At my new friend Barbara’s beach house, I am placed under a microscope. I sit in the sand surrounded by kids, a few from school, the rest unfamiliar. They’ve been going to this beach their entire life. So have their parents. All of them and me. They beg me to perform a few sentences in English. They beg in a Spanish so smooth, I wish I can grab it from the air and put it in my mouth but their words spill too quickly, gone before my hands can even reach them. I am reduced to Barbara’s American Friend who moved to Lima a few months ago. I can’t crack jokes because I don’t have the words for them. My humor doesn’t translate. They ask me why I’m shy and I want to scream that I’m not, that I have a tendency to speak too loud and say too much but the words to explain this are elusive. I try hiding the gringa in me but she hangs over my neck like an unwanted medal. She begs to be seen. So, the curtains unveil and she gives them a few words.

“My name is Lola and I’m from Miami. I just moved here.” They look at me, eyes wide open, smiling.

“Ayyyy! Yo quiero hablar así!” I want to speak like that, one of them says, and it is then that I realize they aren’t even looking at me. They’re looking at the medal that shines through my shirt and clings on for dear life. The weight of it anchors me deep in this foreign sand.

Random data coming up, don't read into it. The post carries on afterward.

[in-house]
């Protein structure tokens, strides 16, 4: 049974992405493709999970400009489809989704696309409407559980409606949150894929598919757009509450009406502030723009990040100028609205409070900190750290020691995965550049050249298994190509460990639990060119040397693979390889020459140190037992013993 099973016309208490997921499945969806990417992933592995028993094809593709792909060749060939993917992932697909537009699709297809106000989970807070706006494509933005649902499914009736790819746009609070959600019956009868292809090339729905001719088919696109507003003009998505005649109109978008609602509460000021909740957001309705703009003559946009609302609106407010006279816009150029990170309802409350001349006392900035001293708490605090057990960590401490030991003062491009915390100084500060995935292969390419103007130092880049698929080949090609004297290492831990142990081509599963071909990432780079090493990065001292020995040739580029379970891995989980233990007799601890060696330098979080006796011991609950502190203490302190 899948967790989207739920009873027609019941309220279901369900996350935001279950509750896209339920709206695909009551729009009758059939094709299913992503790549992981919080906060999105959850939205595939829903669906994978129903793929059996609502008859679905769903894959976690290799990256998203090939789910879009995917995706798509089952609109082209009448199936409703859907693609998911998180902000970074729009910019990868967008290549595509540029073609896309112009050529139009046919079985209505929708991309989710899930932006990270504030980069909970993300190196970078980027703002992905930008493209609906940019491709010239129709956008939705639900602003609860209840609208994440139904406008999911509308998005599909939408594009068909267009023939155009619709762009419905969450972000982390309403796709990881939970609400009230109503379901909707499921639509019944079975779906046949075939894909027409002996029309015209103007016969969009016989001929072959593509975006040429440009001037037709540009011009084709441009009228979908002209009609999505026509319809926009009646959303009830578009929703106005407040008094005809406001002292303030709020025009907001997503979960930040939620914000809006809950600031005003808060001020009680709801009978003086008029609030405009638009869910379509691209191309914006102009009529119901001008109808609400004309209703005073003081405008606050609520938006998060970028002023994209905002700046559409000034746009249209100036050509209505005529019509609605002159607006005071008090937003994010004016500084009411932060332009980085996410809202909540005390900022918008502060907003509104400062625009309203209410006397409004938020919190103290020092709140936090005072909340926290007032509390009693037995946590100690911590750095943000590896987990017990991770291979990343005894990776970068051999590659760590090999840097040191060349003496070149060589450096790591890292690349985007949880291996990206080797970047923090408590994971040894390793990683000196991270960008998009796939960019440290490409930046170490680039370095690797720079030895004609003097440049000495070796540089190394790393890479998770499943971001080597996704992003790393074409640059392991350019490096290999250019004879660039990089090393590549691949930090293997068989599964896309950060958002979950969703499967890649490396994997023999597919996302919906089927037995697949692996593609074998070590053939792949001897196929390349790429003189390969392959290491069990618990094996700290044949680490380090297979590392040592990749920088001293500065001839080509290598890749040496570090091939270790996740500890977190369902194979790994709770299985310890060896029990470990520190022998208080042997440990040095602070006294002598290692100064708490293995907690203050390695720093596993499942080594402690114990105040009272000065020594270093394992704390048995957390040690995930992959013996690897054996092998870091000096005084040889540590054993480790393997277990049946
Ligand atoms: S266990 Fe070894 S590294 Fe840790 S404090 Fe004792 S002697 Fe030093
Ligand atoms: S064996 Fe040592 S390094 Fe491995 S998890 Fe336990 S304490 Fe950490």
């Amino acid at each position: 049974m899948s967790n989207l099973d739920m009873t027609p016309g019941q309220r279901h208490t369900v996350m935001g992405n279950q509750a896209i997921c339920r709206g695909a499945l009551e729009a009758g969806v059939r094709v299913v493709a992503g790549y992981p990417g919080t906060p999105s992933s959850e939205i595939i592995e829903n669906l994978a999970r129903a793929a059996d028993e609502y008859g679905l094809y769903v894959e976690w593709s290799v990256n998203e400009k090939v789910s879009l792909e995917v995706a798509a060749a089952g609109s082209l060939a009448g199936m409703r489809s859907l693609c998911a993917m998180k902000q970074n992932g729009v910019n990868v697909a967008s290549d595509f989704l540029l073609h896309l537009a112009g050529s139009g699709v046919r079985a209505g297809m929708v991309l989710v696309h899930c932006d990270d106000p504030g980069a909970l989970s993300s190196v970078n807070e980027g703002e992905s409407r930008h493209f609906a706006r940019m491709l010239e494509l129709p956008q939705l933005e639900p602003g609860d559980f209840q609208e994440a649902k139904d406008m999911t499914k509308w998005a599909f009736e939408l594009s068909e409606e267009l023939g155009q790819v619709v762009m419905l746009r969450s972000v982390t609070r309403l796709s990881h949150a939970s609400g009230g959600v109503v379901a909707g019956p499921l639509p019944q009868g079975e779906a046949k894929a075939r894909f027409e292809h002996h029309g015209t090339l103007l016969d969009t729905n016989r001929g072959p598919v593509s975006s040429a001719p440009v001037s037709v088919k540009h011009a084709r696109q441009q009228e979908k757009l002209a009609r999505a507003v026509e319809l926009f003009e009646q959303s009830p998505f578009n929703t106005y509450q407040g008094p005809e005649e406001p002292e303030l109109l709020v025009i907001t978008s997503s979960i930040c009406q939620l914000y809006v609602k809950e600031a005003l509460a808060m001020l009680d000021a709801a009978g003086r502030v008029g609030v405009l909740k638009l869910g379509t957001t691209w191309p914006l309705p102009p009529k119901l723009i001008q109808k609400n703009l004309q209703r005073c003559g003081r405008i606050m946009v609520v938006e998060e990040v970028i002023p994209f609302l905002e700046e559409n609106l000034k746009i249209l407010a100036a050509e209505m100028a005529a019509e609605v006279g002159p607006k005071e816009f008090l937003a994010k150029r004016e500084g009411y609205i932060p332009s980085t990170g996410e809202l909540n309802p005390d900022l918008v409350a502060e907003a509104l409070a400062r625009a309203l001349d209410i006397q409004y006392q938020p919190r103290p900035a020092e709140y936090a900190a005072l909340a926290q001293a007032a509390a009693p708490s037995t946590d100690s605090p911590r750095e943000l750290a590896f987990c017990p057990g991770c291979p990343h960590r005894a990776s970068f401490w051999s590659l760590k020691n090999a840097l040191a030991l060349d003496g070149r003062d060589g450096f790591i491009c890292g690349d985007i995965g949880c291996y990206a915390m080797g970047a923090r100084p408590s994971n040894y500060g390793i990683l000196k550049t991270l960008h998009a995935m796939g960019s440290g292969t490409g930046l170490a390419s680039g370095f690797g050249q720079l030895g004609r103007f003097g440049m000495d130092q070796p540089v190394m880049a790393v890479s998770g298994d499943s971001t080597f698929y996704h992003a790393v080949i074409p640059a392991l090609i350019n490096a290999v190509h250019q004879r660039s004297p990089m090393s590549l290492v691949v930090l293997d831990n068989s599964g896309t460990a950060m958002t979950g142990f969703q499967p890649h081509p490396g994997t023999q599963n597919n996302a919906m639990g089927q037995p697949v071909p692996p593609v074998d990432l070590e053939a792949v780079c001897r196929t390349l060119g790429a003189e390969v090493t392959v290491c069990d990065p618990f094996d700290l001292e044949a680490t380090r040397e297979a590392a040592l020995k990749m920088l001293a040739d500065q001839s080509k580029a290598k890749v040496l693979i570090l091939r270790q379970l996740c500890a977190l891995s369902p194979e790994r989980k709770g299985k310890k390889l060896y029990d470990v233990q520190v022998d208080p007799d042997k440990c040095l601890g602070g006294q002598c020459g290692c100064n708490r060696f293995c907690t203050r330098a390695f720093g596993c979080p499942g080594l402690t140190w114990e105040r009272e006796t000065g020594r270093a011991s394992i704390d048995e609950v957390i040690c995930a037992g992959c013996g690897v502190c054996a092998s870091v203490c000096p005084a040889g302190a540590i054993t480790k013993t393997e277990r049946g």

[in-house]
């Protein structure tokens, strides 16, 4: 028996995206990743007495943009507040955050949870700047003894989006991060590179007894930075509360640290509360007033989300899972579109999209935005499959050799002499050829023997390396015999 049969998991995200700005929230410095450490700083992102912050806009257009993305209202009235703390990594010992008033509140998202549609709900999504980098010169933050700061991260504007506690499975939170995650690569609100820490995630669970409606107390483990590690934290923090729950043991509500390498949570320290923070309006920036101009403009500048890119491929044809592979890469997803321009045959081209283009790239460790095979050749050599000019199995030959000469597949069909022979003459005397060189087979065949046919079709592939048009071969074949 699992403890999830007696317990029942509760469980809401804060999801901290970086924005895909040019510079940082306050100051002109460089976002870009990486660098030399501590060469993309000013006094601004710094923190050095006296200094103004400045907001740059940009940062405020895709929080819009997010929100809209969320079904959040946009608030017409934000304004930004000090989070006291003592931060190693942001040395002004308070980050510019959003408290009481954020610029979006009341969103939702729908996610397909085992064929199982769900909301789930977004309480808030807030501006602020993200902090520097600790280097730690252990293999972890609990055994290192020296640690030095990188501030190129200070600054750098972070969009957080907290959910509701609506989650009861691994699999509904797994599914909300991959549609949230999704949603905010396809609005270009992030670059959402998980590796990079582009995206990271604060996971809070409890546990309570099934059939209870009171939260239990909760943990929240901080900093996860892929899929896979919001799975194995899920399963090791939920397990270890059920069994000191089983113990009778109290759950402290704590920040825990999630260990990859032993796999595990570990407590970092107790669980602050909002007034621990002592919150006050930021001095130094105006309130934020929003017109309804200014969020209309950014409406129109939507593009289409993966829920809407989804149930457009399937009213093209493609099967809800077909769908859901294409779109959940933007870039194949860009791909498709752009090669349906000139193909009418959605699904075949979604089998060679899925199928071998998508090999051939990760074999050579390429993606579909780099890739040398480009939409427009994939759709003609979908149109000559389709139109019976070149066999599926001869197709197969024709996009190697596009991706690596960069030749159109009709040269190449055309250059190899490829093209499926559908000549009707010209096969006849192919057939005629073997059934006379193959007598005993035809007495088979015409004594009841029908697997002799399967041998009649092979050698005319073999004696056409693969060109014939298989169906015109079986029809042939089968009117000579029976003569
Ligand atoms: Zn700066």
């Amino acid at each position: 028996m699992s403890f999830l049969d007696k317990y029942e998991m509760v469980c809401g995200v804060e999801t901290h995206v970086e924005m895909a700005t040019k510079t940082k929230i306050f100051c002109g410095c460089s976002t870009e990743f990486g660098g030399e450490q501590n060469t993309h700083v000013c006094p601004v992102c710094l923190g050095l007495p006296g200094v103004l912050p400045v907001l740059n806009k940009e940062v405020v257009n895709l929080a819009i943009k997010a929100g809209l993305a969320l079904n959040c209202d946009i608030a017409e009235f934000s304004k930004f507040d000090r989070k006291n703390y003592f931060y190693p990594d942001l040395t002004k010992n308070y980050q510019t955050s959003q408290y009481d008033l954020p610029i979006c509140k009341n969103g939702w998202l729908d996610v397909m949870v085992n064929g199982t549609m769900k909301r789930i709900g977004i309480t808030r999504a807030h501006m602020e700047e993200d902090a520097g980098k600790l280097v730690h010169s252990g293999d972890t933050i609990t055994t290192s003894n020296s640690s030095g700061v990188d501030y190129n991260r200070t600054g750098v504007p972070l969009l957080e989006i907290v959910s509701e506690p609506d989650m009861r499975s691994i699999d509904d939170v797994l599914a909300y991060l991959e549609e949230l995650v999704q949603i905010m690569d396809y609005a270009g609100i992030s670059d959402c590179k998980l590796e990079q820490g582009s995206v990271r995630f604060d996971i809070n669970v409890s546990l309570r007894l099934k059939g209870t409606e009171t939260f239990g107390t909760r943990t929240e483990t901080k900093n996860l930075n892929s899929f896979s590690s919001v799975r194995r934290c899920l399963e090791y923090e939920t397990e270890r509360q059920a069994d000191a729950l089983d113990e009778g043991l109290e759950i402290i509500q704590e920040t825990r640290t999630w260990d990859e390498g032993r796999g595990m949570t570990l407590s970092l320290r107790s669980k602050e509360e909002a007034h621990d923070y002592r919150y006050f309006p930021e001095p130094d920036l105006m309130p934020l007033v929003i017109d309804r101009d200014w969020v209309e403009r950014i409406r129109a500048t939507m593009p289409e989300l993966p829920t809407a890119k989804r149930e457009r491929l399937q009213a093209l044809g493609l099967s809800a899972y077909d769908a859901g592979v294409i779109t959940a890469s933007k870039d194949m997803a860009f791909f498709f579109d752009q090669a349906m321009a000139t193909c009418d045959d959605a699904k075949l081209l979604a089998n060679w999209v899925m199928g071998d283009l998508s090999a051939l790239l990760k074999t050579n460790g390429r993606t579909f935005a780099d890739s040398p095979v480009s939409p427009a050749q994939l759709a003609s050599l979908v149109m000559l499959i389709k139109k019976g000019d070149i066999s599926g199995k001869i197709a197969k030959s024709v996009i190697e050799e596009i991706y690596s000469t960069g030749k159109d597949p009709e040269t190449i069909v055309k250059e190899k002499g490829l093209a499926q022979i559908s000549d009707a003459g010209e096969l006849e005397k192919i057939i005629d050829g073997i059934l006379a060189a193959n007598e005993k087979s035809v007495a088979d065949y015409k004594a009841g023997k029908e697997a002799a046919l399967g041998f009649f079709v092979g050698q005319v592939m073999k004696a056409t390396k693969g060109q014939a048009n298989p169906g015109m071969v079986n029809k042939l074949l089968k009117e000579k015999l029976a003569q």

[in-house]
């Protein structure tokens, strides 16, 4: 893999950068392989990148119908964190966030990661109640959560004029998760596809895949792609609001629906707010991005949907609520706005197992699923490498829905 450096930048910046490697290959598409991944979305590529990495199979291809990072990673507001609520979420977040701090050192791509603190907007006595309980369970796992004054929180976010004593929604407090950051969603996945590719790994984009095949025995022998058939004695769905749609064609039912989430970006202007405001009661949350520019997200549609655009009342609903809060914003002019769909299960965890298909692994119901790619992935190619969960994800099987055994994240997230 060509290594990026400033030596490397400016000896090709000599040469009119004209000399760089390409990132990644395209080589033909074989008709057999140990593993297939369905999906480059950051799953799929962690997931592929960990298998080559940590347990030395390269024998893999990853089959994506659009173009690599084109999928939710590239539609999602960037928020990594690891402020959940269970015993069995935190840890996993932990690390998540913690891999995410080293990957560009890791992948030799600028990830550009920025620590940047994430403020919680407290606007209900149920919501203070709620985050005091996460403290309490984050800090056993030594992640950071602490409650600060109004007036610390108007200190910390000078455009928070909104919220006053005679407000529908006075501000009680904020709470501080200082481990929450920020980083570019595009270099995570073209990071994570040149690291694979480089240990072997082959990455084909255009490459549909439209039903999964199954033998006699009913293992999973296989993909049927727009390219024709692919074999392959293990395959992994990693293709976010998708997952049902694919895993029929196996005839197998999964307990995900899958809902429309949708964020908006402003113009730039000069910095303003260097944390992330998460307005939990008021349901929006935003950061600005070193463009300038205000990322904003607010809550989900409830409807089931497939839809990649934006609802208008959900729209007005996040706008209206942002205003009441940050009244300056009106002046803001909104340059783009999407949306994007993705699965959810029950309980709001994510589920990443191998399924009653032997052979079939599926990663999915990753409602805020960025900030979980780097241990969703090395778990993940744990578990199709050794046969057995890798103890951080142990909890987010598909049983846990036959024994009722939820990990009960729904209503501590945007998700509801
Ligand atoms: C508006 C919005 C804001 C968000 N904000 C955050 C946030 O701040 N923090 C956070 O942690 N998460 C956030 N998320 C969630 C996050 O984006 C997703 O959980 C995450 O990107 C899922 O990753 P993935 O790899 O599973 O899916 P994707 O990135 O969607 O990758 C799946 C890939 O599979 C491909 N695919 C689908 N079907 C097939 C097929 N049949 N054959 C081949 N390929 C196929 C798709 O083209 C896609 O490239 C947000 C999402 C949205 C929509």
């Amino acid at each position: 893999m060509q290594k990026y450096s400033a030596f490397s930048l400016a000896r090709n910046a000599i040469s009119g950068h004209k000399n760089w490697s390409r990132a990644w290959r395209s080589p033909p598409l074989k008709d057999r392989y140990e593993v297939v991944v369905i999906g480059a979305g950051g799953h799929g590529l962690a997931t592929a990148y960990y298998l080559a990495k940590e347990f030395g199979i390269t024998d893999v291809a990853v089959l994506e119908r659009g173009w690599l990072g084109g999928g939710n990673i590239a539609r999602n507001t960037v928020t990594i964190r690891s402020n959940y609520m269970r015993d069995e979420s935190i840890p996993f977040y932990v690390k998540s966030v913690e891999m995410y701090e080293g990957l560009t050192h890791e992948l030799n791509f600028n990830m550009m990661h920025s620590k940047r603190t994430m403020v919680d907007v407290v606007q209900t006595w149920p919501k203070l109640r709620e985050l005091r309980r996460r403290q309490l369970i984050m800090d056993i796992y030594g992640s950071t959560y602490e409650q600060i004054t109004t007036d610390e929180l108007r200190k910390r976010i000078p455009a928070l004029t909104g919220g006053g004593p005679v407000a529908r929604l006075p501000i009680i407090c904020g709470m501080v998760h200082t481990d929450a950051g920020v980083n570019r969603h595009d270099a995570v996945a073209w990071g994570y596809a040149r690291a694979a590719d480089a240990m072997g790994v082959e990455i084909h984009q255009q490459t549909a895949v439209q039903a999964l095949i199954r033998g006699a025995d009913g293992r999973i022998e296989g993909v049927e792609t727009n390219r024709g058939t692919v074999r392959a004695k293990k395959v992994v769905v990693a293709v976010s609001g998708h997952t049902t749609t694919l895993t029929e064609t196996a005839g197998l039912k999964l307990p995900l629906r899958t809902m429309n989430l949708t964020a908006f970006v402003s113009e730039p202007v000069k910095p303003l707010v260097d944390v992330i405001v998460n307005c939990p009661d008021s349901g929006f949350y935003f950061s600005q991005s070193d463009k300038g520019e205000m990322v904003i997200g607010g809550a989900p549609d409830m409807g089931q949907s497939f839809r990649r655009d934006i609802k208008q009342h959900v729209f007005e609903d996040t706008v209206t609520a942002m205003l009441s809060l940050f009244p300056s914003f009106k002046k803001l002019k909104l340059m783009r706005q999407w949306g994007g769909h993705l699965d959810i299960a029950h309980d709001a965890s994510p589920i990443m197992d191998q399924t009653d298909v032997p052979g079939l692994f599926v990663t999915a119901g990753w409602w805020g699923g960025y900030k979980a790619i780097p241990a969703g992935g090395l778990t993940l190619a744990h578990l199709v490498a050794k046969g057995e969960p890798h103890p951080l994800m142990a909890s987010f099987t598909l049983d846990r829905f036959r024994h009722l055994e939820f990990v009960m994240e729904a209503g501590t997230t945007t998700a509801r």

I want to speak like you, I want to say. But I don’t.

When my friends looked at me, they saw americana, but they didn’t know I spent most of my days trying to scrub that label off. I stopped ordering ketchup with my tequeños during lunch because I was scared I pronounced it too American (que-choop, I had learned, was the right pronunciation). I started after-school tutoring where I learned that it’s fácil, not facil and even though problema ends with an “a”, it will always be el problema, not la problema. I memorized and recited the Peruvian national anthem. The words bestowed upon me during those extra hours of español, words I polished and practiced when no one was looking, served well beyond the classroom. They became swords to establish myself in this new terrain. With them, I dominated the four-square courts (“juguemos con doble bote”), poked my way through the lunch line (“me colas?”), and jabbed at boys (“no jodas”). The bits of Spanish I knew before moving to Lima quickly metastasized into a Spanish so peruano, the gringa in me, the gringa everyone saw when I first arrived, quickly faded.